Wright created this image from a variety of sources, including drawings provided by Peter Perez Burdett from his new chemical laboratory in Liverpool, and classical engravings. It is appropriate in depicting the purification of phosphorous, which was seen as a productive and positive outcome from the ancient pursuit of alchemy.
An Iron Forge (1772) is one of a series of paintings which were both commercially successful, and accurate portrayals of the small-scale technological advances of the day. It shows a group of workers forging a white-hot iron casting, using a tilt-hammer powered by a water-wheel. Also present is the wife and children of the iron-founder, stressing the family nature of these small forges at the time.
Wright travelled to Italy in 1773 to paint landscapes, going on to visit Naples late the following year. Although he undoubtedly saw some volcanic effects at the time, Vesuvius had last undergone a major eruption in 1767, so much of his Vesuvius from Portici (c 1774-6) must have been painted from his imagination and studies. This was done not so much from a desire for the spectacular, but from scientific curiosity. On his return to England in 1775, he painted at least thirty views of Vesuvius erupting. He exploited the Burkean sublime very well, and they were critically acclaimed.
When in Rome, Wright took the opportunity to match the greatest effect of nature, in the volcano, with that of the art of man, in The Girandola, or Firework Display at Castel Sant’Angelo in Rome (1779). Firework displays took place several times a year, from the roof of the Castel Sant’Angelo, during Holy Week and on the eve of the festival of Saints Peter and Paul. This painting was purchased with a companion of Vesuvius by Catherine the Great, Empress of Russia.
Later in his career, Wright painted more traditional narratives too. The first is based on the the classic story of Dibutades, the maid of Corinth, who ‘invented’ painting. The daughter of a potter, her boyfriend was due to leave the city. In order to remember him, she traced the outline of his shadow on a wall, when he was sleeping. Once he had gone, she was left with his silhouette, and her father then filled it with clay, which he fired in his kiln, making the first relief sculpture.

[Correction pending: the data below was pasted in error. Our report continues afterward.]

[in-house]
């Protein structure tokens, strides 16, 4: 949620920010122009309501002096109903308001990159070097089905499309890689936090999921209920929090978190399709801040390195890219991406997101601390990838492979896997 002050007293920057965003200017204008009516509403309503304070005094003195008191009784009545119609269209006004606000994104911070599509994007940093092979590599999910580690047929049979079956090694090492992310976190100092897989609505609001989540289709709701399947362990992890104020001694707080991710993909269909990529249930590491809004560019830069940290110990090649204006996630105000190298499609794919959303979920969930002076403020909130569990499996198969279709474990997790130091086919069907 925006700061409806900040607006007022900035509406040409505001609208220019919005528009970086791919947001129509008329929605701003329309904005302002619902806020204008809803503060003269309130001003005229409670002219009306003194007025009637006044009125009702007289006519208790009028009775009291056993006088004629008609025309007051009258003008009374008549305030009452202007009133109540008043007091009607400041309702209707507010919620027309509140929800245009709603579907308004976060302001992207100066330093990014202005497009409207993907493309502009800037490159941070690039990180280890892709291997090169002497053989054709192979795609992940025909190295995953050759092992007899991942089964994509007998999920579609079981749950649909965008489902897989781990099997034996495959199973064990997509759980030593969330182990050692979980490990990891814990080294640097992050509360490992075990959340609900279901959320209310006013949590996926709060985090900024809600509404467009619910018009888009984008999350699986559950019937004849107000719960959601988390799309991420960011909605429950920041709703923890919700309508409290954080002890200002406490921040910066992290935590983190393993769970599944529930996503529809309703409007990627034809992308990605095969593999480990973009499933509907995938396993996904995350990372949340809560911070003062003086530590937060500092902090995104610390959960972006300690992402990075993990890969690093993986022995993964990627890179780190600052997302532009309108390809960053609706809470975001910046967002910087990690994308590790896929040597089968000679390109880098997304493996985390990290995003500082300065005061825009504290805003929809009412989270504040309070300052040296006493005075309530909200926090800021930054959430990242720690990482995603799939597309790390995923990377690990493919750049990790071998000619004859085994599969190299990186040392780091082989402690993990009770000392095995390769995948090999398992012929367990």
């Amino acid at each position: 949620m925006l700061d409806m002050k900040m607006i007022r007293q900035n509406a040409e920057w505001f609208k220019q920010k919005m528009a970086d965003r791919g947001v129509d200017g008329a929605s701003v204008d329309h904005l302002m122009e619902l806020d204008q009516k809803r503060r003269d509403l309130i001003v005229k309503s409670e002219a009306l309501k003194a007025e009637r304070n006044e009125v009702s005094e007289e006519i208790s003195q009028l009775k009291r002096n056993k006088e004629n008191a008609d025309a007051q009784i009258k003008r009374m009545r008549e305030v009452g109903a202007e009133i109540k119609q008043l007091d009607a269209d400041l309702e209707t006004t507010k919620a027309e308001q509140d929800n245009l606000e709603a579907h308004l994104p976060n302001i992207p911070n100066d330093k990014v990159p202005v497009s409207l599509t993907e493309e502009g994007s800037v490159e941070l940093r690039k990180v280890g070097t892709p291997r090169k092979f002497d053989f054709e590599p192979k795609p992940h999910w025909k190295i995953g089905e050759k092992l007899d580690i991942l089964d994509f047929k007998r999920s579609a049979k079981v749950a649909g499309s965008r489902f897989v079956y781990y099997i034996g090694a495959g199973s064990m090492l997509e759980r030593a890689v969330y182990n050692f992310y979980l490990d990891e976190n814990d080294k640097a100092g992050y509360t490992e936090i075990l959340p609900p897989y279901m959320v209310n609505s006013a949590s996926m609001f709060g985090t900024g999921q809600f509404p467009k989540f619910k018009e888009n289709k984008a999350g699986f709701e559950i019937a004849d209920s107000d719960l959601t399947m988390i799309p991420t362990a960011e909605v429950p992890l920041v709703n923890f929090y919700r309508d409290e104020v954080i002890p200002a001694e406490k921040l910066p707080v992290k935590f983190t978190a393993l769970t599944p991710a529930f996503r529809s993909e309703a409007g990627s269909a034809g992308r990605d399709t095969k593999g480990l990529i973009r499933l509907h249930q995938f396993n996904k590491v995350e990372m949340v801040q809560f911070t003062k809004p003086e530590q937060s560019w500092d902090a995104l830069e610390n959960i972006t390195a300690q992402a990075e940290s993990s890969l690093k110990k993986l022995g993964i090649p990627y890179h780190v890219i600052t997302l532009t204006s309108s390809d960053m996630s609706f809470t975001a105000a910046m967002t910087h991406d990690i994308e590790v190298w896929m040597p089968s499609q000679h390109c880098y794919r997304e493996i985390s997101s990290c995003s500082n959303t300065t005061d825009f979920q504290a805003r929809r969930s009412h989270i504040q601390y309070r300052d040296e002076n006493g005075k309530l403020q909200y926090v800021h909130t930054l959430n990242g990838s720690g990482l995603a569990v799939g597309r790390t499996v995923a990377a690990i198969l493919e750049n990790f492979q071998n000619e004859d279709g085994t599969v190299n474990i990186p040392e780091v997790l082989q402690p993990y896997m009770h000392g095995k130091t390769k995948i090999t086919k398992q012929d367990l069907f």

This tale had recently been retold in Wright’s friend William Hayley’s poem An Essay on Painting (1778):
The line she trac’d with fond precision true,
And, drawing, doated on the form she drew …
Thus from the power, inspiring LOVE, we trace
The modell’d image, and the pencil’d face!
Wright’s The Corinthian Maid (c 1782-5) was painted for a commission by Josiah Wedgewood, affluent and successful founder of the local Wedgewood pottery.
Its physical companion shared the theme of wifely fidelity, in showing the wife of Odysseus/Ulysses, Penelope. In the many years that her husband was away on the Odyssey, she told potential suitors that she could not remarry until she had completed weaving a shroud for Odysseus’ father. Although they saw her weaving intently by day, she then unravelled her work each night.
Penelope Unravelling her Web by Lamp-light (1785) shows Penelope watching over her sick child, while Odysseus’ statue watches her carefully unravelling her day’s work.
Shakespeare’s tragedy Romeo and Juliet (published 1597) would have been familiar to the learned classes of the day. It reaches a climax when Juliet is discovered apparently dead, but in fact comatose from a potion which she took to avoid her arranged marriage. Her body is placed in the family crypt, but the messenger intended to inform Romeo of Juliet’s plan failed to reach Romeo.
Instead, he learns of Juliet’s apparent death from his servant, buys poison, and goes to the crypt in which Juliet is laid out. Meeting her fiancé, the two men fight, and Romeo kills her fiancé before taking poison himself. When Juliet awakens from her coma, she sees Romeo dead, and stabs herself with his dagger.
In Romeo and Juliet. The Tomb Scene (1790), Wright shows Juliet, still white from her coma and dressed in funeral attire, when she has just discovered Romeo’s dead body, and before she commits suicide with his dagger: the theatrical climax. However the artist hides both their faces from view, leaving Juliet’s body language to tell us of her anguish, and the cue of the cup from which he drank poison.
Joseph Wright has been largely forgotten, but his enlightenment narratives remain extremely innovative. He used traditional tools, with facial expression, body language, and extensive cues, to create coherent narratives which refer not just to their immediate scientific and cultural stories, but to the much bigger picture of changing ideas and values.
The Joseph Wright Gallery, Derby.
Daniels S (undated) Joseph Wright, British Artists, The Tate Gallery. ISBN 978 1 854 37284 0.